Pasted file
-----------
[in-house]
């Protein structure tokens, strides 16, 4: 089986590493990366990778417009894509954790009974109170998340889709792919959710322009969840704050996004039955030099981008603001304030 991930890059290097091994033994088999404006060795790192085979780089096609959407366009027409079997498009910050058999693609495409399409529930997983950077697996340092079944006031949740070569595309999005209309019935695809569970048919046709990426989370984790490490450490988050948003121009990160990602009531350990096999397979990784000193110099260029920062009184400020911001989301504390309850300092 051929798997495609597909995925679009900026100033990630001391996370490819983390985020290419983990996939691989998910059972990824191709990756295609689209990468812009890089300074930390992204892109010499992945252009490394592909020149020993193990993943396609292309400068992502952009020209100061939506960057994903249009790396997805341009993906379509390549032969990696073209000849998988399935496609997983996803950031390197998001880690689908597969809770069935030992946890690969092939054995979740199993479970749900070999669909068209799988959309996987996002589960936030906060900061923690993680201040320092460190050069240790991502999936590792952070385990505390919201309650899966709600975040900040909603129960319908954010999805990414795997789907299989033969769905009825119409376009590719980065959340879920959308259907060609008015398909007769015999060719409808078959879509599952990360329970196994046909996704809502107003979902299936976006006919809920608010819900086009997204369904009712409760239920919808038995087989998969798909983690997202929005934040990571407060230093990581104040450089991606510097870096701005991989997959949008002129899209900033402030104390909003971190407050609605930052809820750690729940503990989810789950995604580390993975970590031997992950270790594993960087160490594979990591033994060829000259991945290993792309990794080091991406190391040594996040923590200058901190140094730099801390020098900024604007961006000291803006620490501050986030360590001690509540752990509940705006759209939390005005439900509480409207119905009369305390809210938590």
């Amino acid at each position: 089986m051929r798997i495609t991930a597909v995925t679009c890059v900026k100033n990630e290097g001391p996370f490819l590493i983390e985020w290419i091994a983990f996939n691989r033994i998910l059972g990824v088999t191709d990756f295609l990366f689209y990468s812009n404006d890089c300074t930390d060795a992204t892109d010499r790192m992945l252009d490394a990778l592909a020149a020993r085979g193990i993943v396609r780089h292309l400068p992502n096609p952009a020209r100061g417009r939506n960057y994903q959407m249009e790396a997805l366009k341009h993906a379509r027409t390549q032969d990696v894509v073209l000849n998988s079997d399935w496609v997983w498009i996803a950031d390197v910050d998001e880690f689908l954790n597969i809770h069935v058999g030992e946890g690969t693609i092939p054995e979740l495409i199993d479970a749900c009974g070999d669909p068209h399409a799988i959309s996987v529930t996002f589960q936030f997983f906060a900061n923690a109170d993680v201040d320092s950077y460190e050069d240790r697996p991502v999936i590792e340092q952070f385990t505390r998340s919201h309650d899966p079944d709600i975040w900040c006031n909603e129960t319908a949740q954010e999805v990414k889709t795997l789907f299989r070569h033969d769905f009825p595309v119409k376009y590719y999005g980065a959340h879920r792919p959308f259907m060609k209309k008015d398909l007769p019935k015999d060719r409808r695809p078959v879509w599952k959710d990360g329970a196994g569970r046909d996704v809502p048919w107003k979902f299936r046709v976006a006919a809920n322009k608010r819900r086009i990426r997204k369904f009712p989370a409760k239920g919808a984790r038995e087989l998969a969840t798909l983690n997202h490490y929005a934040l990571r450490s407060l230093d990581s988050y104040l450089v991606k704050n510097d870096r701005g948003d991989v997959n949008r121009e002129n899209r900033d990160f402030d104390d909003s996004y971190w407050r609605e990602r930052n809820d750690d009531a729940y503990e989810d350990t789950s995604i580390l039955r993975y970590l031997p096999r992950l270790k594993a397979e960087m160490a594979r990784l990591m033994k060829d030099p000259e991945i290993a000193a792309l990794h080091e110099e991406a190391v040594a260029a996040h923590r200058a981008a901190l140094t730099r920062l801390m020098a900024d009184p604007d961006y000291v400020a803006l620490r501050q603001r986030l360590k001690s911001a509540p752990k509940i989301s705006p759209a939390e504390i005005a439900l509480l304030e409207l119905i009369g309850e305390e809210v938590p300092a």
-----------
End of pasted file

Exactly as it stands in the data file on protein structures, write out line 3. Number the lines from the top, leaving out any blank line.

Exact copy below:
């Amino acid at each position: 089986m051929r798997i495609t991930a597909v995925t679009c890059v900026k100033n990630e290097g001391p996370f490819l590493i983390e985020w290419i091994a983990f996939n691989r033994i998910l059972g990824v088999t191709d990756f295609l990366f689209y990468s812009n404006d890089c300074t930390d060795a992204t892109d010499r790192m992945l252009d490394a990778l592909a020149a020993r085979g193990i993943v396609r780089h292309l400068p992502n096609p952009a020209r100061g417009r939506n960057y994903q959407m249009e790396a997805l366009k341009h993906a379509r027409t390549q032969d990696v894509v073209l000849n998988s079997d399935w496609v997983w498009i996803a950031d390197v910050d998001e880690f689908l954790n597969i809770h069935v058999g030992e946890g690969t693609i092939p054995e979740l495409i199993d479970a749900c009974g070999d669909p068209h399409a799988i959309s996987v529930t996002f589960q936030f997983f906060a900061n923690a109170d993680v201040d320092s950077y460190e050069d240790r697996p991502v999936i590792e340092q952070f385990t505390r998340s919201h309650d899966p079944d709600i975040w900040c006031n909603e129960t319908a949740q954010e999805v990414k889709t795997l789907f299989r070569h033969d769905f009825p595309v119409k376009y590719y999005g980065a959340h879920r792919p959308f259907m060609k209309k008015d398909l007769p019935k015999d060719r409808r695809p078959v879509w599952k959710d990360g329970a196994g569970r046909d996704v809502p048919w107003k979902f299936r046709v976006a006919a809920n322009k608010r819900r086009i990426r997204k369904f009712p989370a409760k239920g919808a984790r038995e087989l998969a969840t798909l983690n997202h490490y929005a934040l990571r450490s407060l230093d990581s988050y104040l450089v991606k704050n510097d870096r701005g948003d991989v997959n949008r121009e002129n899209r900033d990160f402030d104390d909003s996004y971190w407050r609605e990602r930052n809820d750690d009531a729940y503990e989810d350990t789950s995604i580390l039955r993975y970590l031997p096999r992950l270790k594993a397979e960087m160490a594979r990784l990591m033994k060829d030099p000259e991945i290993a000193a792309l990794h080091e110099e991406a190391v040594a260029a996040h923590r200058a981008a901190l140094t730099r920062l801390m020098a900024d009184p604007d961006y000291v400020a803006l620490r501050q603001r986030l360590k001690s911001a509540p752990k509940i989301s705006p759209a939390e504390i005005a439900l509480l304030e409207l119905i009369g309850e305390e809210v938590p300092a």